Saturday, October 18, 2008


Humans have always had a special relationship with trees. Trees are, after all, our ancient ancestral home, and even today, after several million years of adaptation to walking on the ground, we can scurry up a tree faster than you can say, “Look at the juicy ripe peach at the end of that branch!”

Most people like trees. It’s the rare house that doesn’t have a tree planted in the yard. Many people commune with trees. Others worship them. Oaks are sacred to the Druids. Visiting the California redwoods can be a religious experience. The first time I saw a redwood, I cried.

Trees talk. Their leaves chatter and murmur together. The wind blows through their branches and they sing or sigh or moan.

But even when trees are quiet, they give off air. Stand under a tree and you can smell the air. Pine air smells different than oak air, which smells different from willow air. We can never get enough of this air. Without it, we would die.

Trees are punctuation marks upon the horizon. Lombardy poplars and Italian cypress are the exclamation points. Fat round junipers are the periods. Once I saw a gnarled old hackberry tree that looked like a question mark, but I could never figure out what the question was.

Trees are colorful. Red leaves in the fall, black branches during the winter, the lightest of greens in the spring. Cottonwood and aspen leaves shimmer and flash silver as they tremble and dance in the wind.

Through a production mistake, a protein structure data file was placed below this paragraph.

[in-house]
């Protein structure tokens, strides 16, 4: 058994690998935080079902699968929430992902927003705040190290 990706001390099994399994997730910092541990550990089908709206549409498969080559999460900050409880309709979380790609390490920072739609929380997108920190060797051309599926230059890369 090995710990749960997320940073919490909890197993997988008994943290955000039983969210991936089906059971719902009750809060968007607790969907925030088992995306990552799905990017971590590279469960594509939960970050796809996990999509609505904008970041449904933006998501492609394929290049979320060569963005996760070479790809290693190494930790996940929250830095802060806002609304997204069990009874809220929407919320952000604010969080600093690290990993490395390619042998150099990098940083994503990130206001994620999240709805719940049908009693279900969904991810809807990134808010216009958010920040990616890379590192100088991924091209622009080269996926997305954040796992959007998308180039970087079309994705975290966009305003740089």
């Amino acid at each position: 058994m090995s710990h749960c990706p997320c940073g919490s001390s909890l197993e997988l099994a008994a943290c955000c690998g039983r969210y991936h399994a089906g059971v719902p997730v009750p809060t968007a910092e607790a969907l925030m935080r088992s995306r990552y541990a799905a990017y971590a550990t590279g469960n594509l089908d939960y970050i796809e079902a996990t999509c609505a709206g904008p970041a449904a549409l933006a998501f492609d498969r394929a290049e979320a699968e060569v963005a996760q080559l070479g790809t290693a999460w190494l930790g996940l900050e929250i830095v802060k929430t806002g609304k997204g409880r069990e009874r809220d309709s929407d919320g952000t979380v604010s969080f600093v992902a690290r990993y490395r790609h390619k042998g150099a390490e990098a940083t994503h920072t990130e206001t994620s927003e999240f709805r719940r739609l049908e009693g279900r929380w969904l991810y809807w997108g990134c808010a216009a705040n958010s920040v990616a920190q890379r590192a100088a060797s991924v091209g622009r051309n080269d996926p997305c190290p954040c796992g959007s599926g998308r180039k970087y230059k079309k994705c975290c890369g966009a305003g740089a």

Trees feed us. Apples, walnuts, pecans, mangoes, peaches, cherries, this list can fill a page. Trees also feed our souls. Trees are much older than we are, and have much to teach us if we would but listen.

Too many people have developed a pathological relationship with trees. This is too bad. People chainsaw them, bulldoze them, chop them with axes, slash them and burn them. But the trees are very patient. They will grow back in time, and will still be willing to teach us if we survive that long.

There are people who want to save the trees. They chain themselves to trees, write songs and poems about trees, and plant trees by the millions. We can never have too many trees, or too many people planting trees. Planting trees is a holy task, and is perhaps the most important thing a human being is capable of.


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